Monday, April 24, 2006

Closer To The Truth With Some Rough (Accountable?) Talk

Over the Easter/Passover break I paid a visit to NY's premier comic book store, "Forbidden Planet." I was searching for some history related titles and discovered Constantine Hellblazer Papa Midnite. Amazon reviews: "Papa Midnite collects the five issue mini-series into trade paperback format featuring the sometimes ally, sometimes adversary of John Constantine. The book relates the origin of the Voodoo master and crime lord as well as his curse of immortality. Midnite is visited by the spirit who is the son of a 18th century slave named Cuffee. The story moves back and forth from present day to early 1700's New York when the young Midnite and his sister were still children yet already he was knowledgeable in the dark arts of Africa, if not entirely wise in their use. The slave Cuffee is planning a revolt against their "pink-skinned" masters and comes to Midnite to buy guns. Midnite tricks the man with a parlor trick into believing he has a magic powder than can repel bullets. This of course leads to tragedy as the rebellious slaves challenge their masters, falsely believing they are protected. As revenge, Cuffee forces Midnite to kill his own sister as the rest of the slaves commit mass suicide in a powerful blood sacrifice to curse Midnite. He is doomed to live forever until he can lead his people to control of the city. The only survivor of the suicide is the infant son of Cuffee named Fortune, who is now the spirit that haunts midnite. Several decades later, Fortune is now an adult slave and Midnite is now even more versed in the native arts and calls upon the Trickster God named Anansi (who arrives in the form of a giant and rather deranged looking rabbit) to assist his people in yet another revolt against their slave masters. John Constantine makes only a brief appearance in the story but one of his ancestors from the 1700's takes a central role as a tavern owner who tries to help the slaves. Writer Mat Johnson based the events in his story on actual slave uprisings in New York in 1712 and 1741. In fact even the notion of a power to protect against bullets is supposed to be factual. The story humanizes Midnite and turns what had been a pretty stereotypical character into one of real depth with human emotions, ambitions and failings. Now, almost 300 years later Midnite is confronted with these specters of the past and realizes that he's spent his many years doing nothing to forward the cause of his people. Mat Johnson, who himself is black, seems to be taking aim at certain public figures in the black community who themselves have been criticized for not being more socially conscious. Johnson makes no attempt to tone down the subject matter. Slaves are shown being beaten, sexually assaulted, hung, and burned alive. Perhaps most damning is their being treated as mere property...and opposed to a living, free-thinking person. About the only downside is that in the end there isn't much of a payoff for Midnite. He's confronted with his sins of the past but there doesn't seem to be much remorse on his part, and certainly no resolution to try to mend things. The story ends quite abruptly and I felt as though I had perhaps missed something." Here I put together a slide show from the beginning sequence of Papa Midnite. I did some censoring of some rough dialogue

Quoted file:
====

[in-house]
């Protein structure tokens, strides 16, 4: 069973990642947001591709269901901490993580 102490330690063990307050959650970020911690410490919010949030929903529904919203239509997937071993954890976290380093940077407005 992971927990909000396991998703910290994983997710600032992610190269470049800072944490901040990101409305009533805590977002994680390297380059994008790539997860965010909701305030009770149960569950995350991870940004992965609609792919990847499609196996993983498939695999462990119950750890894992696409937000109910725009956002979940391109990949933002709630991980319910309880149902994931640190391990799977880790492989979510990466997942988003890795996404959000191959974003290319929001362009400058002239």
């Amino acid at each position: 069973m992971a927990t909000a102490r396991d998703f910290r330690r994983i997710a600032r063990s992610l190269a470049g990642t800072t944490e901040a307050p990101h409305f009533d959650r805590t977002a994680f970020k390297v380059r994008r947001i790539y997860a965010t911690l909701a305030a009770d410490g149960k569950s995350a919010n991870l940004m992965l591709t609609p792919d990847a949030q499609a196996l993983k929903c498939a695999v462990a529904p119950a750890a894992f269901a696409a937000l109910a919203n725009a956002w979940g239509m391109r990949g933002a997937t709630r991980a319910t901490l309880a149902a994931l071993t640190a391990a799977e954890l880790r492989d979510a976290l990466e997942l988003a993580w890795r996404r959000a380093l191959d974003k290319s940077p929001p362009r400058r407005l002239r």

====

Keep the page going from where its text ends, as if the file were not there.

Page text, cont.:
Strange Truth: Rough Crossings

I read in the Times that "Rough Crossings" is scheduled for US release tomorrow. From Adam Hochschild's Amazon review:"distinguished historian Schama has found a little-known story from this era that makes the Founding Fathers look not so glorious. The Revolution saw the first mass emancipation of slaves in the Americas—an emancipation, however, not done by the revolutionaries but by their enemies. Many American rebel leaders were slave owners. To hit them where it most hurt, Britain proclaimed freedom for all slaves of rebel masters who could make their way to British-controlled territory. Slaves deserted their horrified owners by the tens of thousands. One, who used his master's last name, was Henry Washington; another renamed himself British Freedom. The most subversive news in this book is that the British move so shocked many undecided Southern whites that it actually pushed them into the rebel camp: "Theirs was a revolution, first and foremost, mobilized to protect slavery." Even though they lost the war, most British officers honored their promise to the escaped slaves. The British commander in New York at the war's end, where some 3,000 runaway slaves had taken refuge, adamantly refused an irate Washington's demand to give them back. Instead, he put them on ships for Nova Scotia.And there, nearly a decade later, another saga began. More than a thousand ex-slaves accepted a British offer of land in Sierra Leone, a utopian colony newly founded by abolitionists, which for a few years in the 1790s was the first place on earth where women could vote. Sadly, however, financial problems and the British government's dismay at so much democracy soon brought an end to the self-rule the former slaves had been promised. Schama once again gives his readers something rare: history that is both well told and well documented. In this wonderfully sprawling epic, there are a few small errors about dates and the like, and perhaps a few more characters than we can easily keep track of, but again and again he manages to bring a scene, a person, a conversation dramatically to life. Would that more historians wrote like this." I have been reading an interesting book I got at Strand's recently called "Roots and Branch" (a history of African Americans in NY and NJ from 1613-1863) by Graham Hodges and was aware of the British offer. God knows, it would have been a smart move for any slave at the time. It's a wonder that so many African Americans fought on the Patriot side. RE the reference that Hochschild makes "would that more historians write like this"- How true. Yet the Dept of Education is giving away tons of Teaching American History grant monies to hacks and bores teaching "traditional" American History. You can bet Rough Crossings won't be on the reading list or anything by Howard Zinn. Another generation is getting brainwashed